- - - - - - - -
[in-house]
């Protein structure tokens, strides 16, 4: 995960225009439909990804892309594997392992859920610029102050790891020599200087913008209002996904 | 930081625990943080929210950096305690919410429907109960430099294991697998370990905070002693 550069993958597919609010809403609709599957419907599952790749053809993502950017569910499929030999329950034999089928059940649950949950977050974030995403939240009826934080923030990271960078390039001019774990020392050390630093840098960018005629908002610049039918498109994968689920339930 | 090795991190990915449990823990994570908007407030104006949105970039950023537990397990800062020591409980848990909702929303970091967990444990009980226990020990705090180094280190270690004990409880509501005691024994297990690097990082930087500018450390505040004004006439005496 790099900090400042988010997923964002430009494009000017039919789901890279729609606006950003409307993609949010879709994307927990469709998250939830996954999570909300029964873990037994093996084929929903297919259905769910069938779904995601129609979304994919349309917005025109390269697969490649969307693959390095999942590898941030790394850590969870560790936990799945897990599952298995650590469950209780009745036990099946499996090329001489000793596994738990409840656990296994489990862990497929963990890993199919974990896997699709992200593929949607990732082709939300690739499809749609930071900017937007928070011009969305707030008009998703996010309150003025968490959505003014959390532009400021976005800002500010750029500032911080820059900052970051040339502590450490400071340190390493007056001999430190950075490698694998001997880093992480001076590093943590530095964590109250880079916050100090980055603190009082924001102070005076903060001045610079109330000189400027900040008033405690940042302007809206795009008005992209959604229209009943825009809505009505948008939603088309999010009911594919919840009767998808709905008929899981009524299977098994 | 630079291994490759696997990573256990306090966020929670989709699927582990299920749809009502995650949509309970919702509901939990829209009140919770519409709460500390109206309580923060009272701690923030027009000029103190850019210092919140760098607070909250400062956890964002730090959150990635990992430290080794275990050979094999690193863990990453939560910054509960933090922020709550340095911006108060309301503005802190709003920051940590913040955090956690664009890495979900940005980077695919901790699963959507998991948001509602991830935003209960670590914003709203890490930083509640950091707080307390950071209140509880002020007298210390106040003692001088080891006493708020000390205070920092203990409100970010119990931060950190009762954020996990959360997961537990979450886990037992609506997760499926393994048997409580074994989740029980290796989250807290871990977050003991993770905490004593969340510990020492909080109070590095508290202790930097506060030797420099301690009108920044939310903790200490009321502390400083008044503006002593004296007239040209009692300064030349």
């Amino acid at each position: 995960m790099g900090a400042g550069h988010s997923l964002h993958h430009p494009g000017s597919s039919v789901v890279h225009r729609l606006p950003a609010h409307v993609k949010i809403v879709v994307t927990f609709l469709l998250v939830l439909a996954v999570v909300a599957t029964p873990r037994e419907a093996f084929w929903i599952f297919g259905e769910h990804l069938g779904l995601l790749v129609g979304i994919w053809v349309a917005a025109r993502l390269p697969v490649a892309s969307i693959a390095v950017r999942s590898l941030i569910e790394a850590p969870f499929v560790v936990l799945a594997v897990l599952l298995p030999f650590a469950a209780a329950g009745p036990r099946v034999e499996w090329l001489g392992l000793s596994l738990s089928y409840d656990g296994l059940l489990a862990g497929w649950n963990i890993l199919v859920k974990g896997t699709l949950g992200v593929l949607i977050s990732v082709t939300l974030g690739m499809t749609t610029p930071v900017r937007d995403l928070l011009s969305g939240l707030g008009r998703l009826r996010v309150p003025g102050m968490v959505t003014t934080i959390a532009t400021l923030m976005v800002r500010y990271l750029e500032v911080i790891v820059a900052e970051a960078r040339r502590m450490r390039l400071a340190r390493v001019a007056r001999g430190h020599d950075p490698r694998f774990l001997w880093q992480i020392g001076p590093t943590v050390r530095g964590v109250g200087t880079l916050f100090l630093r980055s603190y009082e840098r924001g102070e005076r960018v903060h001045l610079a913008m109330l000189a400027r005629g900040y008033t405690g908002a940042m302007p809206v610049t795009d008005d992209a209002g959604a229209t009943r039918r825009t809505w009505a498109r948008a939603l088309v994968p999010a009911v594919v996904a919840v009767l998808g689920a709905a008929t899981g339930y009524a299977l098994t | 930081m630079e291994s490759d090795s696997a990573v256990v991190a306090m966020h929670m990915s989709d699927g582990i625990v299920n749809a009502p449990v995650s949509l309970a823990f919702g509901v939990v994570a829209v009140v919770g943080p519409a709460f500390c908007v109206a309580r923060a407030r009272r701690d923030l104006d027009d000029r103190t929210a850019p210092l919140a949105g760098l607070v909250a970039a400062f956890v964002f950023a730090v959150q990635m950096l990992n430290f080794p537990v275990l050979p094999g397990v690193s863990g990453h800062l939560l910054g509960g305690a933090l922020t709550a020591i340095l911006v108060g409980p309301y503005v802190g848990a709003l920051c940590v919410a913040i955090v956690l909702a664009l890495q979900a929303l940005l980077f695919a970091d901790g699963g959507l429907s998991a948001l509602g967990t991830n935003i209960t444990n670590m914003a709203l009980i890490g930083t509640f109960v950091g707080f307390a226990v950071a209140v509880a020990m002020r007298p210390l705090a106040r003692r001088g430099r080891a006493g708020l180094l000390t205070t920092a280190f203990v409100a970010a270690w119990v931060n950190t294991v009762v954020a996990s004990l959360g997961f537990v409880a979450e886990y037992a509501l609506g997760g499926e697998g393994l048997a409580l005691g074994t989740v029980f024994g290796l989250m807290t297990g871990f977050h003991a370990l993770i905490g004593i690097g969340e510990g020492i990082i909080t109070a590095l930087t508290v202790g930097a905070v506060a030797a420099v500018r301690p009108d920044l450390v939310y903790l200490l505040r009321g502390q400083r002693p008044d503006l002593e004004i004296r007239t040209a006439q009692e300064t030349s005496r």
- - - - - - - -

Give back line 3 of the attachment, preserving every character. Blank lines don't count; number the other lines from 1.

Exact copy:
């Amino acid at each position: 995960m790099g900090a400042g550069h988010s997923l964002h993958h430009p494009g000017s597919s039919v789901v890279h225009r729609l606006p950003a609010h409307v993609k949010i809403v879709v994307t927990f609709l469709l998250v939830l439909a996954v999570v909300a599957t029964p873990r037994e419907a093996f084929w929903i599952f297919g259905e769910h990804l069938g779904l995601l790749v129609g979304i994919w053809v349309a917005a025109r993502l390269p697969v490649a892309s969307i693959a390095v950017r999942s590898l941030i569910e790394a850590p969870f499929v560790v936990l799945a594997v897990l599952l298995p030999f650590a469950a209780a329950g009745p036990r099946v034999e499996w090329l001489g392992l000793s596994l738990s089928y409840d656990g296994l059940l489990a862990g497929w649950n963990i890993l199919v859920k974990g896997t699709l949950g992200v593929l949607i977050s990732v082709t939300l974030g690739m499809t749609t610029p930071v900017r937007d995403l928070l011009s969305g939240l707030g008009r998703l009826r996010v309150p003025g102050m968490v959505t003014t934080i959390a532009t400021l923030m976005v800002r500010y990271l750029e500032v911080i790891v820059a900052e970051a960078r040339r502590m450490r390039l400071a340190r390493v001019a007056r001999g430190h020599d950075p490698r694998f774990l001997w880093q992480i020392g001076p590093t943590v050390r530095g964590v109250g200087t880079l916050f100090l630093r980055s603190y009082e840098r924001g102070e005076r960018v903060h001045l610079a913008m109330l000189a400027r005629g900040y008033t405690g908002a940042m302007p809206v610049t795009d008005d992209a209002g959604a229209t009943r039918r825009t809505w009505a498109r948008a939603l088309v994968p999010a009911v594919v996904a919840v009767l998808g689920a709905a008929t899981g339930y009524a299977l098994t | 930081m630079e291994s490759d090795s696997a990573v256990v991190a306090m966020h929670m990915s989709d699927g582990i625990v299920n749809a009502p449990v995650s949509l309970a823990f919702g509901v939990v994570a829209v009140v919770g943080p519409a709460f500390c908007v109206a309580r923060a407030r009272r701690d923030l104006d027009d000029r103190t929210a850019p210092l919140a949105g760098l607070v909250a970039a400062f956890v964002f950023a730090v959150q990635m950096l990992n430290f080794p537990v275990l050979p094999g397990v690193s863990g990453h800062l939560l910054g509960g305690a933090l922020t709550a020591i340095l911006v108060g409980p309301y503005v802190g848990a709003l920051c940590v919410a913040i955090v956690l909702a664009l890495q979900a929303l940005l980077f695919a970091d901790g699963g959507l429907s998991a948001l509602g967990t991830n935003i209960t444990n670590m914003a709203l009980i890490g930083t509640f109960v950091g707080f307390a226990v950071a209140v509880a020990m002020r007298p210390l705090a106040r003692r001088g430099r080891a006493g708020l180094l000390t205070t920092a280190f203990v409100a970010a270690w119990v931060n950190t294991v009762v954020a996990s004990l959360g997961f537990v409880a979450e886990y037992a509501l609506g997760g499926e697998g393994l048997a409580l005691g074994t989740v029980f024994g290796l989250m807290t297990g871990f977050h003991a370990l993770i905490g004593i690097g969340e510990g020492i990082i909080t109070a590095l930087t508290v202790g930097a905070v506060a030797a420099v500018r301690p009108d920044l450390v939310y903790l200490l505040r009321g502390q400083r002693p008044d503006l002593e004004i004296r007239t040209a006439q009692e300064t030349s005496r």